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Topic: The arduino mega serial communication (Read 2165 times) previous topic - next topic

new99

What would you do to send an arduino data to the computer? (So that the arduino is connected to a voltage source (because the project is going to be implemented in real life).

Wawa

You shouldn't have started a new thread for the same thing.
Doing so confuses and wastes our time.

forum.arduino.cc/index.php?topic=432547.0

Why can't you just use a common USB lead to communicate with the computer, like everybody else does.
Leo..

sterretje

Why can't you just use a common USB lead to communicate with the computer, like everybody else does.
Leo..
One problem might be that connecting the USB cable forces a reset. I know there is a work-around but not everybody is prepared to modify boards.
If you understand an example, use it.
If you don't understand an example, don't use it.

Electronics engineer by trade, software engineer by profession. Trying to get back into electronics after 15 years absence.

Wawa

Distance might be a factor too, but I can't find any reason in this or in the other thread.
Leo..

Grumpy_Mike

@new99 - did you notice on that picture you posted that the USB connector on that cable is not the same sort of connector as the USB connector on the Arduino. You can not connect them.

What would you do to send an arduino data to the computer? (So that the arduino is connected to a voltage source (because the project is going to be implemented in real life).
I can't see what you are worrying about supplying 7V to to Vin of an Arduino has it regulated down to 5V before it gets to the Arduino. Just plug it in to the computer.

new99

The Arduino has a built in power switch.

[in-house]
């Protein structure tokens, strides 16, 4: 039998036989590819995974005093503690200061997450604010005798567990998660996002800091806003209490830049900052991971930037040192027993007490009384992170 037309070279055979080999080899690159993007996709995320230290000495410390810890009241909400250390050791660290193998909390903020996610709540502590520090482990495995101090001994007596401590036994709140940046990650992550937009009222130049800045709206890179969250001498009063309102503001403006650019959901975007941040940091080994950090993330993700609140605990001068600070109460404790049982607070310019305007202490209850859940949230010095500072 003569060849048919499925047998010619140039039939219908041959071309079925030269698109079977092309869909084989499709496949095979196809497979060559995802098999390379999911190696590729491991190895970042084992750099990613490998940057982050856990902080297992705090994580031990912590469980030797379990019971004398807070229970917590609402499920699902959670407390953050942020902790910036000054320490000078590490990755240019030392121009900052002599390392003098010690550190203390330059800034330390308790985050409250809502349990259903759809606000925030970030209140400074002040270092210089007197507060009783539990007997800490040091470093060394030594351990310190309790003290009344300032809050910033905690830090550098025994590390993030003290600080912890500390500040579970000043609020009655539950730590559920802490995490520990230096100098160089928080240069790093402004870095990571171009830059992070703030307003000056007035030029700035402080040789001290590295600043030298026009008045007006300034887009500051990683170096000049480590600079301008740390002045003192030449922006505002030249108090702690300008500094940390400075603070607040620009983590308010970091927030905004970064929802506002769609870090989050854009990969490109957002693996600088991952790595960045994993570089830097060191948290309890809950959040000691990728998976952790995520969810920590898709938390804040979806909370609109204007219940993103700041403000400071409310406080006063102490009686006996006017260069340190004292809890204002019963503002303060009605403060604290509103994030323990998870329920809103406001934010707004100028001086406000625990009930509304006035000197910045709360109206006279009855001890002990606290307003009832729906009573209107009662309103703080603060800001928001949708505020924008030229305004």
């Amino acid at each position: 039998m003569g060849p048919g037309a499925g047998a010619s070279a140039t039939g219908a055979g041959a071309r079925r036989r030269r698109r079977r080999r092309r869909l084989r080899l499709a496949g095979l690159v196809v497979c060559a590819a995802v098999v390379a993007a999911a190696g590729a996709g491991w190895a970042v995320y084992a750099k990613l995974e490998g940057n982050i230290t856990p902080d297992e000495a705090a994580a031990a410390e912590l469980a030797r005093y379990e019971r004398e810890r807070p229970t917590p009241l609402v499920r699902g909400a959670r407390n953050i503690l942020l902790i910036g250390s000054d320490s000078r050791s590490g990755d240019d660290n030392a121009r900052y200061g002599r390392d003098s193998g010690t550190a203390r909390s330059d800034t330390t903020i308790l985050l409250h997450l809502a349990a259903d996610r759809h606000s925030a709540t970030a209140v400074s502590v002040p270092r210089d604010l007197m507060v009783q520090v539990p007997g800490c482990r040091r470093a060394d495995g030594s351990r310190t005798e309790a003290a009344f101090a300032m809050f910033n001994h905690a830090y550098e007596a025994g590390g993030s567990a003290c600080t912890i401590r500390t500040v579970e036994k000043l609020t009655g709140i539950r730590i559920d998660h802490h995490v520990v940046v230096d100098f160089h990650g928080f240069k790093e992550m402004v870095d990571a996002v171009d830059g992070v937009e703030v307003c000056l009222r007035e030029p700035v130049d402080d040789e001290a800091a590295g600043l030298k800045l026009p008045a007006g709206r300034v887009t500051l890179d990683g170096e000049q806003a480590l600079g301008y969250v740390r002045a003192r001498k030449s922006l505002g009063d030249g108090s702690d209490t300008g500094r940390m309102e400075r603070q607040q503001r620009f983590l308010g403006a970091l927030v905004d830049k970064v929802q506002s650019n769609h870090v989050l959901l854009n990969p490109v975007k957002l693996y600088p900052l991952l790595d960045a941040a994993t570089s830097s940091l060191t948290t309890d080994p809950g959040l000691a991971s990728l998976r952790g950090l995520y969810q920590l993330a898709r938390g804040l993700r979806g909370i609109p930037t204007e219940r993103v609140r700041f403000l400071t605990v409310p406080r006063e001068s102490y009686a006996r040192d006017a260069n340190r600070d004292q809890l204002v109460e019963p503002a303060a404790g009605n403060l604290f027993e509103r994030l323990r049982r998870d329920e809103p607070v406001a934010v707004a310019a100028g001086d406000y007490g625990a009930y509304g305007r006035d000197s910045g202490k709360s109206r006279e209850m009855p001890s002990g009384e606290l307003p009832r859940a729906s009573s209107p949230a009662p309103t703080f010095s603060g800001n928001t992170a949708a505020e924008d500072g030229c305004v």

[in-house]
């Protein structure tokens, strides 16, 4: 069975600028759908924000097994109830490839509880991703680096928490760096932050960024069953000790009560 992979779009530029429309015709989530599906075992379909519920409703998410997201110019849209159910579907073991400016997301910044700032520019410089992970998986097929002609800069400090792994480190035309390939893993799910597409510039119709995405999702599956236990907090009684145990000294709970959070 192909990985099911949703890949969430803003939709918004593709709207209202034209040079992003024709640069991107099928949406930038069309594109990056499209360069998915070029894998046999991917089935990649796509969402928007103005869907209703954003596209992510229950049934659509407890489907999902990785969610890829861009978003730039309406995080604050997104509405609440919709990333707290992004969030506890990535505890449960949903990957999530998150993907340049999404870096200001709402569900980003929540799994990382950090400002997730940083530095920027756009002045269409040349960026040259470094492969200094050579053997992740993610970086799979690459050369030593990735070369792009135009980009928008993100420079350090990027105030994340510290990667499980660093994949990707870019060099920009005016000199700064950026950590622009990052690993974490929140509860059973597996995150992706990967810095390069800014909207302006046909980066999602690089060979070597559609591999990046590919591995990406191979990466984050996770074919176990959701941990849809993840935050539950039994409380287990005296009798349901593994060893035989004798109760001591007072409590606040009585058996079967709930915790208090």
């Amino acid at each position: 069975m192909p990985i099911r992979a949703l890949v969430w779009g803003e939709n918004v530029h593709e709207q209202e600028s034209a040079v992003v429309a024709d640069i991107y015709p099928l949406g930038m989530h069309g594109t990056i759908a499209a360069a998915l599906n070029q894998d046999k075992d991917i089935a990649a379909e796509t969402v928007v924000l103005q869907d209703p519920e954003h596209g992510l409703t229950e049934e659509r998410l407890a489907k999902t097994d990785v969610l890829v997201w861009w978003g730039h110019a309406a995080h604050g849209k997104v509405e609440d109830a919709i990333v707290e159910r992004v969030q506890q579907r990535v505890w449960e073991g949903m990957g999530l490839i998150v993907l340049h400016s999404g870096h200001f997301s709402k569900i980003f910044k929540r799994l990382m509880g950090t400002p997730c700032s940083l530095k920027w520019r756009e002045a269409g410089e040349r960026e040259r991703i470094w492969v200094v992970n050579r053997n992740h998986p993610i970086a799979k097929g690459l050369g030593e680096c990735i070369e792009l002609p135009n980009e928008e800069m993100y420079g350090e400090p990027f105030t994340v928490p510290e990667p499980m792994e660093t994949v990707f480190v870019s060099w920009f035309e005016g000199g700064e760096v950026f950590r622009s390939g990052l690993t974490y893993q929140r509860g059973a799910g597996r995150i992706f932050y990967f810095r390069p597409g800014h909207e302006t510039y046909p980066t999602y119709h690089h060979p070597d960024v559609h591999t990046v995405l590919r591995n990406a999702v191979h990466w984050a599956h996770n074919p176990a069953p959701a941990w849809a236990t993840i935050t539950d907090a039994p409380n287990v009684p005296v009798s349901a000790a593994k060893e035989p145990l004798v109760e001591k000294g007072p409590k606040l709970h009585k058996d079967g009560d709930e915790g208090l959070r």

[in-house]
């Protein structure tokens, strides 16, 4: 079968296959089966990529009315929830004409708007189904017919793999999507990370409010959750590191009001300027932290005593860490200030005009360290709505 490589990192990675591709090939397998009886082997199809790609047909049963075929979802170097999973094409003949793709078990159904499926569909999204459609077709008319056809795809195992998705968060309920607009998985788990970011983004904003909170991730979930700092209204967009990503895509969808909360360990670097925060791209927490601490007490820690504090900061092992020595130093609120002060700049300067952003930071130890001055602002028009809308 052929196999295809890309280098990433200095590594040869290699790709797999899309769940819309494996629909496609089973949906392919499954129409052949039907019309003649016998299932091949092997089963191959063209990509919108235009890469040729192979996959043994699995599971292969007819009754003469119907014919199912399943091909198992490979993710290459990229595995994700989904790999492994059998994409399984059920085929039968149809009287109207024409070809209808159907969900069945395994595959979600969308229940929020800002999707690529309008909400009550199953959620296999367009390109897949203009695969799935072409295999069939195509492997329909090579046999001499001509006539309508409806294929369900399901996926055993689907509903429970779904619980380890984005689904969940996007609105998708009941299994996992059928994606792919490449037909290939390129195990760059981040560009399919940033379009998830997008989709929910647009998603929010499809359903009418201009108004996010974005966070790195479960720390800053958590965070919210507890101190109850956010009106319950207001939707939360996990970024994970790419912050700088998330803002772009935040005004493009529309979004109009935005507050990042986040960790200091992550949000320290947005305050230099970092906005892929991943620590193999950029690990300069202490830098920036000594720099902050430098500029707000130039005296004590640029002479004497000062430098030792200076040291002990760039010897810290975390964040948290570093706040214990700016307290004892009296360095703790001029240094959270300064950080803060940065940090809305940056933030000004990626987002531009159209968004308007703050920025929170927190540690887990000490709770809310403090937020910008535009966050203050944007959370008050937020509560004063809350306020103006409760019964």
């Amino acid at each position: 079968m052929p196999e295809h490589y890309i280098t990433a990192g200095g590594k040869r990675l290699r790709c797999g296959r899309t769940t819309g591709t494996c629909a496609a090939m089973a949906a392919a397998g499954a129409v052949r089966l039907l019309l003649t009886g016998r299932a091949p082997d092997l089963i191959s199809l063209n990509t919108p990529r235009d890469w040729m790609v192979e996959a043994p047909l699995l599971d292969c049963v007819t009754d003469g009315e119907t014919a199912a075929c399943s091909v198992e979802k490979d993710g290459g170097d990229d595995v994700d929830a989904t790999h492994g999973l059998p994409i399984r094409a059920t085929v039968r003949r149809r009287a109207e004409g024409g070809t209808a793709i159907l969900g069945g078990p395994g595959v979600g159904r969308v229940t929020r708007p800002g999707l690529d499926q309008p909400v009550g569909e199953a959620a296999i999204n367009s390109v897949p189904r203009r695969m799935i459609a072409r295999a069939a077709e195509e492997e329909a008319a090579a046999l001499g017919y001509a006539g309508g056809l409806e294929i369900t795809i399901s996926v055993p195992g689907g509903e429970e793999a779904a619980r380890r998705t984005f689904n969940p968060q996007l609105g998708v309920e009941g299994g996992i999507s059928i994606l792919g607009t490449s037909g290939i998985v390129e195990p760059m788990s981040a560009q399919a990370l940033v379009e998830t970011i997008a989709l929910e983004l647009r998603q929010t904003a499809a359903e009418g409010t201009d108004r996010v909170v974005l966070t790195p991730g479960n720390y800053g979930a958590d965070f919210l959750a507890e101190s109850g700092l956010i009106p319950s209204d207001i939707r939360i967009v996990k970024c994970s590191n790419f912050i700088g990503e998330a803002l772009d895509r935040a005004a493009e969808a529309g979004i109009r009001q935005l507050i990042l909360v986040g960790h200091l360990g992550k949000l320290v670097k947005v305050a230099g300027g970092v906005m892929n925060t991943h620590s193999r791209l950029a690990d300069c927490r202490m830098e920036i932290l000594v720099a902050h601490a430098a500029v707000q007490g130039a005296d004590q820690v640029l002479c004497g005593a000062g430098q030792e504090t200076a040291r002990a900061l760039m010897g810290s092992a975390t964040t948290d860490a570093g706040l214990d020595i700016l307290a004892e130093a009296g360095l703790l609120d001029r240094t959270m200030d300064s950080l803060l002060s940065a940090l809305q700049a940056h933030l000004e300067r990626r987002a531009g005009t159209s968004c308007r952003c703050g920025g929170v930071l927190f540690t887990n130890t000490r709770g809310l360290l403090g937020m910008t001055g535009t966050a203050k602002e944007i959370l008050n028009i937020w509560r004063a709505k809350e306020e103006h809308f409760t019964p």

Your 7 volt to the power jack takes precedent over the USB 5v from the USB cable.



.
That mean that I can directly connect the arduino to the computer, while the arduino is fed into a source of 7v? (see image)

CrossRoads

Maybe - the autoswitch circuit looks for Vin/2 to be greater than 3.3V to use power from the barrel jack.
There is a diode between the barrel jack and Vin.
At light current loads, the voltage across the diode might be small enough that 7V - Vdiode is > 6.6V; or it may not, and Vin/2 will be less than 3.3V and USB power will be selected.

You could measure Vin at the power header and see what voltage level you are getting.
Designing & building electrical circuits for over 25 years.  Screw Shield for Mega/Due/Uno,  Bobuino with ATMega1284P, & other '328P & '1284P creations & offerings at  my website.

Wawa

@ OP
So you didn't read/understand the posts after that.

Just use 7.5volt on the DC jack, not 7volt.
7volt might not always override USB supply, 7.5volt will.
Leo..

larryd

If you are able to adjust the power supply potentiometer to get 7.5v, do so, then the Arduino power switching circuit will work properly as mentioned by everyone above.

.
No technical PMs.
If you are asked a question, please respond with an answer.
If you are asked for more information, please supply it.
If you need clarification, ask for help.

Grumpy_Mike

(see image)
Well the ends of the cable are wrong, have you seen what sort of connector attaches to the Arduino?

new99

Thank you very much, the truth has made it difficult for me to understand them for what I translate from English to Spanish and the translation sometimes is not correct.

As mentioned by CrossRoads, there is a diode between the barrel jack and the Vin port.

That means if I feed the arduino in port Vin/barrel jack  with 8V. Since 8v is greater than 6.6 (Vdiode is > 6.6V), then the arduino will automatically select the power supply through the port Vin/barrel jack.

CrossRoads

You are feeding 8V to the barrel jack, or to Vin? Both will result in Vin/2 of more than 3.3V.
Designing & building electrical circuits for over 25 years.  Screw Shield for Mega/Due/Uno,  Bobuino with ATMega1284P, & other '328P & '1284P creations & offerings at  my website.

new99

You are feeding 8V to the barrel jack, or to Vin? Both will result in Vin/2 of more than 3.3V.
To the port Vin with 8v

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